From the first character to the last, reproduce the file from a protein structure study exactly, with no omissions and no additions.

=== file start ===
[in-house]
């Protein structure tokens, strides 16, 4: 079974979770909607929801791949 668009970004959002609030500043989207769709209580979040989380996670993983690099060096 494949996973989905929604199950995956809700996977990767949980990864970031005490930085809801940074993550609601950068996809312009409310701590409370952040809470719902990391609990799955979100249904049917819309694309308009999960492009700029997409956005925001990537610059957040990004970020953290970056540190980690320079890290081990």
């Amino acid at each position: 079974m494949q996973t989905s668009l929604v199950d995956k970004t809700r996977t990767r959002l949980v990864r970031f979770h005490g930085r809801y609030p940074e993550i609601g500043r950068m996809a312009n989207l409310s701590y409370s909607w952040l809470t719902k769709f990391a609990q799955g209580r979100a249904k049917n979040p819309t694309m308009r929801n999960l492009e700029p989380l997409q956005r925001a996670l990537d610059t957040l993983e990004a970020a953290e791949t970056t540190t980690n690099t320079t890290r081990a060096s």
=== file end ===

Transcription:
[in-house]
């Protein structure tokens, strides 16, 4: 079974979770909607929801791949 668009970004959002609030500043989207769709209580979040989380996670993983690099060096 494949996973989905929604199950995956809700996977990767949980990864970031005490930085809801940074993550609601950068996809312009409310701590409370952040809470719902990391609990799955979100249904049917819309694309308009999960492009700029997409956005925001990537610059957040990004970020953290970056540190980690320079890290081990």
């Amino acid at each position: 079974m494949q996973t989905s668009l929604v199950d995956k970004t809700r996977t990767r959002l949980v990864r970031f979770h005490g930085r809801y609030p940074e993550i609601g500043r950068m996809a312009n989207l409310s701590y409370s909607w952040l809470t719902k769709f990391a609990q799955g209580r979100a249904k049917n979040p819309t694309m308009r929801n999960l492009e700029p989380l997409q956005r925001a996670l990537d610059t957040l993983e990004a970020a953290e791949t970056t540190t980690n690099t320079t890290r081990a060096s």